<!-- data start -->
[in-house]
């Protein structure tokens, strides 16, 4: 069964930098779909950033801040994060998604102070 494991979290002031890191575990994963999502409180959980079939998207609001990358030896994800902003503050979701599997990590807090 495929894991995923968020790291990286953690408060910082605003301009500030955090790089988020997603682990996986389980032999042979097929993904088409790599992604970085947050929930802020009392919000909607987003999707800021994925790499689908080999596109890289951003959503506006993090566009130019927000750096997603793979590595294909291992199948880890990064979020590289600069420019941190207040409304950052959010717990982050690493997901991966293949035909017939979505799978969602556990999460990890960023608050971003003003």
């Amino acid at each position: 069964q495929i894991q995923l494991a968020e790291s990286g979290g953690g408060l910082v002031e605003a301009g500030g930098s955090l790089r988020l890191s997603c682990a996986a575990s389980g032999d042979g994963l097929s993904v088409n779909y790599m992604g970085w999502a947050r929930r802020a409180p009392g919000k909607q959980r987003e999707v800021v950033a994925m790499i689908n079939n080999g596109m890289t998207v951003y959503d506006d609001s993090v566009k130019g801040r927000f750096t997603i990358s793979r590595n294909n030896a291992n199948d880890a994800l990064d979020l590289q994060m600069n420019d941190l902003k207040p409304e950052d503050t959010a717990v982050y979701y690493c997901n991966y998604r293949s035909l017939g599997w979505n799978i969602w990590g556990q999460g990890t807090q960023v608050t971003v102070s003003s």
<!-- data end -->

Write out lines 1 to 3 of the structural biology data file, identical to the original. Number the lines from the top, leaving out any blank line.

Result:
[in-house]
């Protein structure tokens, strides 16, 4: 069964930098779909950033801040994060998604102070 494991979290002031890191575990994963999502409180959980079939998207609001990358030896994800902003503050979701599997990590807090 495929894991995923968020790291990286953690408060910082605003301009500030955090790089988020997603682990996986389980032999042979097929993904088409790599992604970085947050929930802020009392919000909607987003999707800021994925790499689908080999596109890289951003959503506006993090566009130019927000750096997603793979590595294909291992199948880890990064979020590289600069420019941190207040409304950052959010717990982050690493997901991966293949035909017939979505799978969602556990999460990890960023608050971003003003």
């Amino acid at each position: 069964q495929i894991q995923l494991a968020e790291s990286g979290g953690g408060l910082v002031e605003a301009g500030g930098s955090l790089r988020l890191s997603c682990a996986a575990s389980g032999d042979g994963l097929s993904v088409n779909y790599m992604g970085w999502a947050r929930r802020a409180p009392g919000k909607q959980r987003e999707v800021v950033a994925m790499i689908n079939n080999g596109m890289t998207v951003y959503d506006d609001s993090v566009k130019g801040r927000f750096t997603i990358s793979r590595n294909n030896a291992n199948d880890a994800l990064d979020l590289q994060m600069n420019d941190l902003k207040p409304e950052d503050t959010a717990v982050y979701y690493c997901n991966y998604r293949s035909l017939g599997w979505n799978i969602w990590g556990q999460g990890t807090q960023v608050t971003v102070s003003s």